Good luck.

John Alexander II, MD
San Diego Plastic Surgeon
4.8 out of 5 stars 13 reviews

Breast Implants - ? Double Bubble

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It is a double bubble - not the most dramatic version but, nevertheless, that's what it is.  And it's caused by having a narrower base of the breast versus the implant, a bit of sagging, or a combination.  Pre-op photos might help determine what the origin is.

In general, if you have only a small amount of sagging, and the base of the pocket (where the indentation is) was opened enough during the surgery, the implant may settle into the new pocket and keep that portion open.  It is fairly common to see this appearance early on (at only a few weeks post-op) even if the pocket was opened enough during the surgery.

At 7 weeks, though, I would start to be a little concerned that this may not stretch out enough on its own.  Has it been like this since the beginning?  Is it getting better or worse?  If it was worse and this is all that's "left," you may be fine without having anything done.  If it continues to be like this, however, and you are not happy with that appearance, then it may require another procedure; either to open the pocket up or, possibly, to consider a different procedure.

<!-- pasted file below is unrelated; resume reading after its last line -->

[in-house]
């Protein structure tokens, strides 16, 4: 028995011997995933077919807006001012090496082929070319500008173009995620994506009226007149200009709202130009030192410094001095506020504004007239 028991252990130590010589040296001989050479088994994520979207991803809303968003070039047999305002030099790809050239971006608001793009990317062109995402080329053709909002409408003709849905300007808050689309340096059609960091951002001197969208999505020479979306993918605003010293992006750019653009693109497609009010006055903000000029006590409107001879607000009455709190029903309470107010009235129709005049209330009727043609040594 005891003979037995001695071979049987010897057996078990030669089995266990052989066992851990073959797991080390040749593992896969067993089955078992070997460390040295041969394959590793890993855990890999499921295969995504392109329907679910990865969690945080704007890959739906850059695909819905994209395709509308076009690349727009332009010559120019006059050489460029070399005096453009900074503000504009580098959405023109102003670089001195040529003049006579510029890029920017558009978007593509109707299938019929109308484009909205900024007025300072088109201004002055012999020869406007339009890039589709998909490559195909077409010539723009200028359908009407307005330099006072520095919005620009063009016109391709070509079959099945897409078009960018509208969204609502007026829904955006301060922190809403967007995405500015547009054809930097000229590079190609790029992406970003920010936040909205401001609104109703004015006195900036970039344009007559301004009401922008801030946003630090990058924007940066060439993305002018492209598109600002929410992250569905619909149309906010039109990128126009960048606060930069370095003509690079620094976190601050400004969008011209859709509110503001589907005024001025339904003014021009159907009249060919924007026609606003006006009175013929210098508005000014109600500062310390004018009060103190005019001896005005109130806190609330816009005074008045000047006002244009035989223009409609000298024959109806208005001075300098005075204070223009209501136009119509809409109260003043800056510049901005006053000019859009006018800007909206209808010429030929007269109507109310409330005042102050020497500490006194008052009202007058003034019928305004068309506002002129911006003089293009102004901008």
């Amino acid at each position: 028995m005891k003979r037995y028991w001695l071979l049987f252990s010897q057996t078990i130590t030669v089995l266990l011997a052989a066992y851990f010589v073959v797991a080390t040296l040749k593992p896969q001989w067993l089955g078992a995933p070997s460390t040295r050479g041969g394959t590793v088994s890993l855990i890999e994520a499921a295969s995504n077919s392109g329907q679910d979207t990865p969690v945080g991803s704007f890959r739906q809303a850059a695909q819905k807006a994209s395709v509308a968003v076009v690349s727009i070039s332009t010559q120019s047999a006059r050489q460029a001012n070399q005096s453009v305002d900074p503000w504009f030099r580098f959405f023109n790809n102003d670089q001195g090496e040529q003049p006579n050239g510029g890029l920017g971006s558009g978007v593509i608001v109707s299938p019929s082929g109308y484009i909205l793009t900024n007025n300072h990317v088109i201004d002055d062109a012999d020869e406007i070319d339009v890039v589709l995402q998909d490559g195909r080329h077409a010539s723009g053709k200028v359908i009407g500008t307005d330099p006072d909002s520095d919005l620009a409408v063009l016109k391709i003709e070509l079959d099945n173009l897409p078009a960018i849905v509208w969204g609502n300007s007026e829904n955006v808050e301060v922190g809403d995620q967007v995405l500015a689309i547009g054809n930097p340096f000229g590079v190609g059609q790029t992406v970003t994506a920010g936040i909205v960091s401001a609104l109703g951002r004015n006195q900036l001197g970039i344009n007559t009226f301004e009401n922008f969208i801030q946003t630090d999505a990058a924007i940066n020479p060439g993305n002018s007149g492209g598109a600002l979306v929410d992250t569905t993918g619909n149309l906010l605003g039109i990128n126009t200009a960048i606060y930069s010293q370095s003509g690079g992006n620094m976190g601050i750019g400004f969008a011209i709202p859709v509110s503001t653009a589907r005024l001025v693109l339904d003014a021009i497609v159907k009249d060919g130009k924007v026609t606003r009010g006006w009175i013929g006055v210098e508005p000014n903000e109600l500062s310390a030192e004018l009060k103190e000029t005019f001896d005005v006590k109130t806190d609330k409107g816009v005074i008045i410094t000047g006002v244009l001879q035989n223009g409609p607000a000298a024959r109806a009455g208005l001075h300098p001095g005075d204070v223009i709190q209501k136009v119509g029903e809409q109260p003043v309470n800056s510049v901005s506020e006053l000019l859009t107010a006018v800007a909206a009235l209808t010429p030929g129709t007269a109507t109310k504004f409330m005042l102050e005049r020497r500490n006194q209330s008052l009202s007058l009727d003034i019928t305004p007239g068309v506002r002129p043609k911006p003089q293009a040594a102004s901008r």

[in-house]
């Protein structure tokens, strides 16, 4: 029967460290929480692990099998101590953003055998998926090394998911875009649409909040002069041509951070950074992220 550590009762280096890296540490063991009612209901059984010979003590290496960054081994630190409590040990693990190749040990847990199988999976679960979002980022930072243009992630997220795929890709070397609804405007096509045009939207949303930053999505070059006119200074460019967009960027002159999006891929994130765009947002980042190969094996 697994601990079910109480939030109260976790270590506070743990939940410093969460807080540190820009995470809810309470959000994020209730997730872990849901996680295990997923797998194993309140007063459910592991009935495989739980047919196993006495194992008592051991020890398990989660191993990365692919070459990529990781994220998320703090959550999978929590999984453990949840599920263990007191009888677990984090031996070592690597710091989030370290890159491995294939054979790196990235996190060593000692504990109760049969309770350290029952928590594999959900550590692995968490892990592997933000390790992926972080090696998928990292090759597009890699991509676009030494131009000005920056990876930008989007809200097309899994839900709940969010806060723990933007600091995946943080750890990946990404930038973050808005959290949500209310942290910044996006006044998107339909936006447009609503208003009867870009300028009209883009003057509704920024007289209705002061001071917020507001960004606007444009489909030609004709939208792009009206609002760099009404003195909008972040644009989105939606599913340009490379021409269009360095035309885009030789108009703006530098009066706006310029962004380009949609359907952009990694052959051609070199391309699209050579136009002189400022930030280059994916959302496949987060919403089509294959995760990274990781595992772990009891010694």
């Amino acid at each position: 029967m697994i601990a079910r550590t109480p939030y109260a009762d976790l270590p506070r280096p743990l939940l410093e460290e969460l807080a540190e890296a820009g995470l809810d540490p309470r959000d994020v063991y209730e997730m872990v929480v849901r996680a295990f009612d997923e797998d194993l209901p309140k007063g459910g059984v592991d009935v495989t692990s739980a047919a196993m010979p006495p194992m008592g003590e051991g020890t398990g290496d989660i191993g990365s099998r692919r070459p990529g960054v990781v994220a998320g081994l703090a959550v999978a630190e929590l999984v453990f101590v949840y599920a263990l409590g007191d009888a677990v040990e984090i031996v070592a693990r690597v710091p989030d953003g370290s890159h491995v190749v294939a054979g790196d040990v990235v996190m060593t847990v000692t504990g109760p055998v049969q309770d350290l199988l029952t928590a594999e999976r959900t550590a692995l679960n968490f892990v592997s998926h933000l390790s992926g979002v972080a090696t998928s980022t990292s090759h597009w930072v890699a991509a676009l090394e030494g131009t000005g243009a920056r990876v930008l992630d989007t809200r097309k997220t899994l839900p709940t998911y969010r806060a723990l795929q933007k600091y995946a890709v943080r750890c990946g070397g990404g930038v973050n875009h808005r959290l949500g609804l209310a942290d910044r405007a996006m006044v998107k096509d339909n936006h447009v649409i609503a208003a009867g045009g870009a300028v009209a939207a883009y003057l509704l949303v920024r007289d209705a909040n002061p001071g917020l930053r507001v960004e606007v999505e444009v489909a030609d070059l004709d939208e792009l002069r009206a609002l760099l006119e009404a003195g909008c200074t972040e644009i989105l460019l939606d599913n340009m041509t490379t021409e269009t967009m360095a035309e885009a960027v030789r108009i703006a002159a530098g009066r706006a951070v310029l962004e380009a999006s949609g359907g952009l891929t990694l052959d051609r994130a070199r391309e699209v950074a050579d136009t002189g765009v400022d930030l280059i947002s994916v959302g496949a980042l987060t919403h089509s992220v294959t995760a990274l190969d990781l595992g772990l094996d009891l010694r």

This is where it gets more difficult.  Did you discuss the possibility of needing a lift with your plastic surgeon, did you go for several consults, etc.  It's very difficult to say another specific without knowing the answers to these questions.

I hope that this helps, and good luck,

Dr. E

Breast Implants and Double Bubble Deformaty

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Hello Lay72,

Unfortunately you do have a double bubble deformity.  Yes, it is still early, but I've never seen one resolve completely.  The reason you have this issue now is that prior to your surgery you had a very short distance between your inframamary fold and the bottom edge of your areola with the inframammary fold positioned high on the chestwall.  This condition makes the position of your nipple and areola relatively low on the breast mound.  A common mistake made is choosing a large implant to try to 'lift' the nipple upwards on the breast mound, which never happens.  The surgeon ends up violating the inframammary fold by lifting it off of the chest wall in an attempt to place the implant low enough with respect to your nipple position. The band you are wearing 24/7 is only pushing the implant lower on the chest wall, accentuating the problem.